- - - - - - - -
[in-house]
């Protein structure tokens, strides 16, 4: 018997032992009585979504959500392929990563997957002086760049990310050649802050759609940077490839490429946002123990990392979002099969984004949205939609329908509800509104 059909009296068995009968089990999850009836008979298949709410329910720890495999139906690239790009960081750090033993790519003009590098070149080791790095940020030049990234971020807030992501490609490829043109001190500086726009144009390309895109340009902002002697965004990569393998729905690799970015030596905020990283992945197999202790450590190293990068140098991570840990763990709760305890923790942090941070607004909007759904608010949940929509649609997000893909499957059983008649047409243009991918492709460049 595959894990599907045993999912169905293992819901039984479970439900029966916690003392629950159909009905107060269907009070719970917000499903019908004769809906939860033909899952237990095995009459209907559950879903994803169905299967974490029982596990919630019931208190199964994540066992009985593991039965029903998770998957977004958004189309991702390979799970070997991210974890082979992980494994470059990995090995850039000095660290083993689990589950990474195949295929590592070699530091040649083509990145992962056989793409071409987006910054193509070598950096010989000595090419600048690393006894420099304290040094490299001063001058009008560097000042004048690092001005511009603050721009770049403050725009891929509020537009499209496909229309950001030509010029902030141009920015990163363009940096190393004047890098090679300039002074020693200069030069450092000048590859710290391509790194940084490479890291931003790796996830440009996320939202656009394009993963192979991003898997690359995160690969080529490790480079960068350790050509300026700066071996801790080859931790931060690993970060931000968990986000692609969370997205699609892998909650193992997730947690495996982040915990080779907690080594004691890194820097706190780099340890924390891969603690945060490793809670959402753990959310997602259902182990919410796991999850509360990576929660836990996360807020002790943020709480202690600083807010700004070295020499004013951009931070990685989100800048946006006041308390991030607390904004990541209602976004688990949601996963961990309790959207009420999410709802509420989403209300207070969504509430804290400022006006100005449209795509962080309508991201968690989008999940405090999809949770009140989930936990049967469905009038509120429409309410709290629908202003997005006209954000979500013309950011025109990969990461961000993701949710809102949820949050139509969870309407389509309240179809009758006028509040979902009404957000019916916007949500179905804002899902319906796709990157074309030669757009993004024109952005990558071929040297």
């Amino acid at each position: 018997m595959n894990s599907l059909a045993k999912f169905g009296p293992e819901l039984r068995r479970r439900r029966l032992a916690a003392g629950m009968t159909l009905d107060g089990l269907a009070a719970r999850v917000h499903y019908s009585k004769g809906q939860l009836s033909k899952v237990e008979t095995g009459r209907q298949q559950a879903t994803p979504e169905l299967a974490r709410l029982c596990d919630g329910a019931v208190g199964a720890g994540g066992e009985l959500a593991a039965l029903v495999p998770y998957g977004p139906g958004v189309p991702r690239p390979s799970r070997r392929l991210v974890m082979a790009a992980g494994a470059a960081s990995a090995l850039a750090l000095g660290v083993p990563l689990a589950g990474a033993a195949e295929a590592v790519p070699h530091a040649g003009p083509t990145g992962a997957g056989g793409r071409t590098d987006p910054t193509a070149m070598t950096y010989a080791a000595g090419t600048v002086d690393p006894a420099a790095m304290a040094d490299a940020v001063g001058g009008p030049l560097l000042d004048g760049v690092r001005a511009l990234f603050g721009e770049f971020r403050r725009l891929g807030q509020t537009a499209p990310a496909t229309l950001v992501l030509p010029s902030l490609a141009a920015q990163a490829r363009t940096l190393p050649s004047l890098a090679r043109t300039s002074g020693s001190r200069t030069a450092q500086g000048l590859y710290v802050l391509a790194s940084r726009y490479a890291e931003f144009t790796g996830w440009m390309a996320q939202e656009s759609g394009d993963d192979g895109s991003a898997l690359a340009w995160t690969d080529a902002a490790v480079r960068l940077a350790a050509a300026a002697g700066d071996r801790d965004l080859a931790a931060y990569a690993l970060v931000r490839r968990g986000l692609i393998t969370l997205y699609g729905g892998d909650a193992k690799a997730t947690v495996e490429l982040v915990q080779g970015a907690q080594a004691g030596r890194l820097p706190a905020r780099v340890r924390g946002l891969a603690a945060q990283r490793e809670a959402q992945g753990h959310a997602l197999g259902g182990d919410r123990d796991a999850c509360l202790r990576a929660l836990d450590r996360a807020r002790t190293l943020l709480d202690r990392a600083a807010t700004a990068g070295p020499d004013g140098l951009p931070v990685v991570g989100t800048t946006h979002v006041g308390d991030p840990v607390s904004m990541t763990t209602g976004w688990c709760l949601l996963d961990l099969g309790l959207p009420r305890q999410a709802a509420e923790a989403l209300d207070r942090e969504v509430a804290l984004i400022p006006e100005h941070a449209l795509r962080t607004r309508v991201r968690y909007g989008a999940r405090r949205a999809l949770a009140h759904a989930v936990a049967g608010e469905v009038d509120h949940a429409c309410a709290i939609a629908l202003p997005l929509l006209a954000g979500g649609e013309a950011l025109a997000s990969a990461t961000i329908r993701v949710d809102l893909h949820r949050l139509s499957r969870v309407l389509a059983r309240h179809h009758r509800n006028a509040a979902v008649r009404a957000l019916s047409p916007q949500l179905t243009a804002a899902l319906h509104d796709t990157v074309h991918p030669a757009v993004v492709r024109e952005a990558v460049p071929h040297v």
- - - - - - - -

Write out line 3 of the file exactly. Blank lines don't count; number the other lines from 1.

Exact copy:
């Amino acid at each position: 018997m595959n894990s599907l059909a045993k999912f169905g009296p293992e819901l039984r068995r479970r439900r029966l032992a916690a003392g629950m009968t159909l009905d107060g089990l269907a009070a719970r999850v917000h499903y019908s009585k004769g809906q939860l009836s033909k899952v237990e008979t095995g009459r209907q298949q559950a879903t994803p979504e169905l299967a974490r709410l029982c596990d919630g329910a019931v208190g199964a720890g994540g066992e009985l959500a593991a039965l029903v495999p998770y998957g977004p139906g958004v189309p991702r690239p390979s799970r070997r392929l991210v974890m082979a790009a992980g494994a470059a960081s990995a090995l850039a750090l000095g660290v083993p990563l689990a589950g990474a033993a195949e295929a590592v790519p070699h530091a040649g003009p083509t990145g992962a997957g056989g793409r071409t590098d987006p910054t193509a070149m070598t950096y010989a080791a000595g090419t600048v002086d690393p006894a420099a790095m304290a040094d490299a940020v001063g001058g009008p030049l560097l000042d004048g760049v690092r001005a511009l990234f603050g721009e770049f971020r403050r725009l891929g807030q509020t537009a499209p990310a496909t229309l950001v992501l030509p010029s902030l490609a141009a920015q990163a490829r363009t940096l190393p050649s004047l890098a090679r043109t300039s002074g020693s001190r200069t030069a450092q500086g000048l590859y710290v802050l391509a790194s940084r726009y490479a890291e931003f144009t790796g996830w440009m390309a996320q939202e656009s759609g394009d993963d192979g895109s991003a898997l690359a340009w995160t690969d080529a902002a490790v480079r960068l940077a350790a050509a300026a002697g700066d071996r801790d965004l080859a931790a931060y990569a690993l970060v931000r490839r968990g986000l692609i393998t969370l997205y699609g729905g892998d909650a193992k690799a997730t947690v495996e490429l982040v915990q080779g970015a907690q080594a004691g030596r890194l820097p706190a905020r780099v340890r924390g946002l891969a603690a945060q990283r490793e809670a959402q992945g753990h959310a997602l197999g259902g182990d919410r123990d796991a999850c509360l202790r990576a929660l836990d450590r996360a807020r002790t190293l943020l709480d202690r990392a600083a807010t700004a990068g070295p020499d004013g140098l951009p931070v990685v991570g989100t800048t946006h979002v006041g308390d991030p840990v607390s904004m990541t763990t209602g976004w688990c709760l949601l996963d961990l099969g309790l959207p009420r305890q999410a709802a509420e923790a989403l209300d207070r942090e969504v509430a804290l984004i400022p006006e100005h941070a449209l795509r962080t607004r309508v991201r968690y909007g989008a999940r405090r949205a999809l949770a009140h759904a989930v936990a049967g608010e469905v009038d509120h949940a429409c309410a709290i939609a629908l202003p997005l929509l006209a954000g979500g649609e013309a950011l025109a997000s990969a990461t961000i329908r993701v949710d809102l893909h949820r949050l139509s499957r969870v309407l389509a059983r309240h179809h009758r509800n006028a509040a979902v008649r009404a957000l019916s047409p916007q949500l179905t243009a804002a899902l319906h509104d796709t990157v074309h991918p030669a757009v993004v492709r024109e952005a990558v460049p071929h040297v």